Who is Dawn-Marie Armstrong?
I am a self-determined, passionate young woman born and raised in the lovely Caribbean Island of Barbados. Coming from the humble community of Bush Hall, I always knew the importance of an education and having written my secondary education at the Combermere School, a stone’s throw away, I am adamant that my love for sport was fostered there.
What does a typical day for you look like?
There are no typical days as none are ever the same. At this point, routinely, I study during the night and rest during the day. This is only changed when I am due in at work on mornings or at school, which is now once a month.
Tell us about your journey to becoming a Sports Psychologist.
For my practice, Sport Psychology entails the delivery of individual and team support, which includes Mental Skills Training (MST) to enhance performance and well-being. With the ongoing debate on Mental Health, I believe it is my duty to optimise the mental wellness of my clients to ensure that they are equipped to thrive in their daily lives.
Initially, I was seeking to pursue a career in Forensic Psychology after completing a Criminology course in my final semester at UWI. However, on my final day, I was advised by a sector professional that there were postgraduate Psychology programmes available in Sport and they felt that it was a good fit for me with my sporting background. Funny enough, at that time of completing my studies at UWI, my first trip to the UK was as an overseas pro cricketer. It was then that I began my search and applied to Northumbria University for the Master’s in Sport and Exercise Psychology a year later. Since then, I often wondered what my life would’ve been like had I continued as a cricketer, but I’m satisfied that I have made the right career choice.
Tell us about your temporary transition from Barbados to Scotland.
It’s not my first time living in the UK and though I expected the transition to be similar, it has been vastly different. At the time of my Master’s, everything with the exception of placement visits was classroom-based and it was the typical pursuance of a degree. Now, in completing Doctoral studies, the majority of my work has been practical. I have been working and progressing efficaciously but that hasn’t gone without its challenges; professional and otherwise.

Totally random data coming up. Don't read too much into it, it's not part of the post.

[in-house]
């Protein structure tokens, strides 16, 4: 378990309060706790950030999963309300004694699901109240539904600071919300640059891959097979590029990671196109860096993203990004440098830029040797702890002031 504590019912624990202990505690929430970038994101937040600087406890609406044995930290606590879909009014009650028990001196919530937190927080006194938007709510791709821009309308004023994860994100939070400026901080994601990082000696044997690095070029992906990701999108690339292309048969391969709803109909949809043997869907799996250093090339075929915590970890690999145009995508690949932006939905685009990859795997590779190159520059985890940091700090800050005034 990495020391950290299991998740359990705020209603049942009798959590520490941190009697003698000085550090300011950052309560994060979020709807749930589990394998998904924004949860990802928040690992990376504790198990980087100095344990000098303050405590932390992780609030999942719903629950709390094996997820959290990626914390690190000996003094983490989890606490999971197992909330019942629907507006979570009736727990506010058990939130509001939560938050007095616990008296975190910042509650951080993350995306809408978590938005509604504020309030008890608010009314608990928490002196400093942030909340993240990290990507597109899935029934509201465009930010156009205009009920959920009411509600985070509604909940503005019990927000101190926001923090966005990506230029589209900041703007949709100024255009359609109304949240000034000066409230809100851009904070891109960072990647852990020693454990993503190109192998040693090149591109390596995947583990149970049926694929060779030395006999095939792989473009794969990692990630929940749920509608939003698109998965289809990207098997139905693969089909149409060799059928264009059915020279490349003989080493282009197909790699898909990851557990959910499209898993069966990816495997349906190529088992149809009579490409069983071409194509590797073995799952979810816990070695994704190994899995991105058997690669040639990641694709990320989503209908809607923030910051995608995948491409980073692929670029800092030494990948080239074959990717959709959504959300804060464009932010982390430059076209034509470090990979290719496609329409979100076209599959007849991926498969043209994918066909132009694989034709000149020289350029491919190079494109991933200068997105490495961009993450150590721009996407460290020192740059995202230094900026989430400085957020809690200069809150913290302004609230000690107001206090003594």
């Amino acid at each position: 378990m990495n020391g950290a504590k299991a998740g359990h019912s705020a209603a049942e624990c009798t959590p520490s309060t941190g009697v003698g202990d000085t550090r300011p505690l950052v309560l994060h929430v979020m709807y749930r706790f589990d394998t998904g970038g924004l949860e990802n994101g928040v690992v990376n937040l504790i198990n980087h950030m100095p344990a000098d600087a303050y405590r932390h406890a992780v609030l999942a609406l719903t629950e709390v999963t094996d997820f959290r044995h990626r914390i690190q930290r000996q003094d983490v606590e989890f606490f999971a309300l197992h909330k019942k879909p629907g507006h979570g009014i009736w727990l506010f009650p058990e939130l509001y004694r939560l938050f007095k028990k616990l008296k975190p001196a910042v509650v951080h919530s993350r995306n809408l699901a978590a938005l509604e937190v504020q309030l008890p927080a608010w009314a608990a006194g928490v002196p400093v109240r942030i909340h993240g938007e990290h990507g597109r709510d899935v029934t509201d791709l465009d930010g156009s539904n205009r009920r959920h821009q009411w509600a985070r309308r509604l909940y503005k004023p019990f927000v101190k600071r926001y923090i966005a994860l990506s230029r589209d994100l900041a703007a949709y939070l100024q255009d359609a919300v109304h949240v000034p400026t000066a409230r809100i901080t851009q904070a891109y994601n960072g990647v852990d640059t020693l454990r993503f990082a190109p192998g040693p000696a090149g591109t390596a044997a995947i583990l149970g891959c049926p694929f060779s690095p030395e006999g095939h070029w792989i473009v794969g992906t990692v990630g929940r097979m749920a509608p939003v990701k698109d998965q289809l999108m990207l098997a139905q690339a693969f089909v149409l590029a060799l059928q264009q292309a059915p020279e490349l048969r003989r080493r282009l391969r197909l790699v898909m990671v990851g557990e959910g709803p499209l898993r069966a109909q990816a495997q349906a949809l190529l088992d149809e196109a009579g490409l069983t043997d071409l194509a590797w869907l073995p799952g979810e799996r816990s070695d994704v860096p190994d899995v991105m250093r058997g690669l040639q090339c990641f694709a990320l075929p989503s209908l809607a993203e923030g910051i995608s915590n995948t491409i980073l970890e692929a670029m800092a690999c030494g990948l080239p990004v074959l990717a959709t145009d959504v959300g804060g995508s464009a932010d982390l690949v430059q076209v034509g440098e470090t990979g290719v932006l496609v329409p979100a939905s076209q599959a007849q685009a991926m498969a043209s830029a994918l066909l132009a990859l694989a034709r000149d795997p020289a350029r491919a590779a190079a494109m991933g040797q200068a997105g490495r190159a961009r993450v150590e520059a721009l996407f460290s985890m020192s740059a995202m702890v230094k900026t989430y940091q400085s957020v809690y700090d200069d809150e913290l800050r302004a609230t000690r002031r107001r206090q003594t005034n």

We know you’re currently pursuing your PhD in Sport and Exercise Psychology. How has that journey been so far?
A Professional Doctorate (Prof. Doc.) is very different to a PhD. Unlike the latter, where one topic is investigated over a period of time; a Prof. Doc. requires several submissions across competencies to determine fitness for practice (e.g. Continuing Professional Development (CPD); Consultancy). It prepares one for applied work, whilst a PhD., allows you to smoothly transition into academia. Though the Prof. Doc. does entail some research, it is weighted equally with other aspects of practitioner development.
I waited five (5) years for this opportunity so I’m happy to be here and to have evolved in many respects but I’m ready for this chapter to be closed. I’m prepared to reconfigure my co-ordinates and embark on a new adventure to broaden my horizon and build on future prospects.
What are your plans when you return to Barbados?
I plan to explore further opportunities in academia with the hopes of contributing to sport policy development in the near future. I have thought about pursuing a political career and will consider it more seriously in due course. I’ve always been a leader and a pioneer in some respect and I believe that I can add great value in service to the country and its people.
Any advice for our readers who may be interested in pursuing a career in Sports Psychology?
Take your time! It takes years to develop the professional skills to practice effectively and, in the profession, you’re always learning. I’ve learned a lot more about people, the world and my place in it, since my return. You must be committed to learning and growing as an individual.
What do you miss most about home?
The food! I would say my family, but they’ve all visited me with the exception of my older brother. It seems as if he can never get time off work but I’m working on that.
Where can our readers find you online?
I am usually on social media and I post most of my professional content on Instagram and Twitter (@sportpsychdoc & @sportpsychdocuk). I can also be found on LinkedIn building my professional network and exploring new opportunities.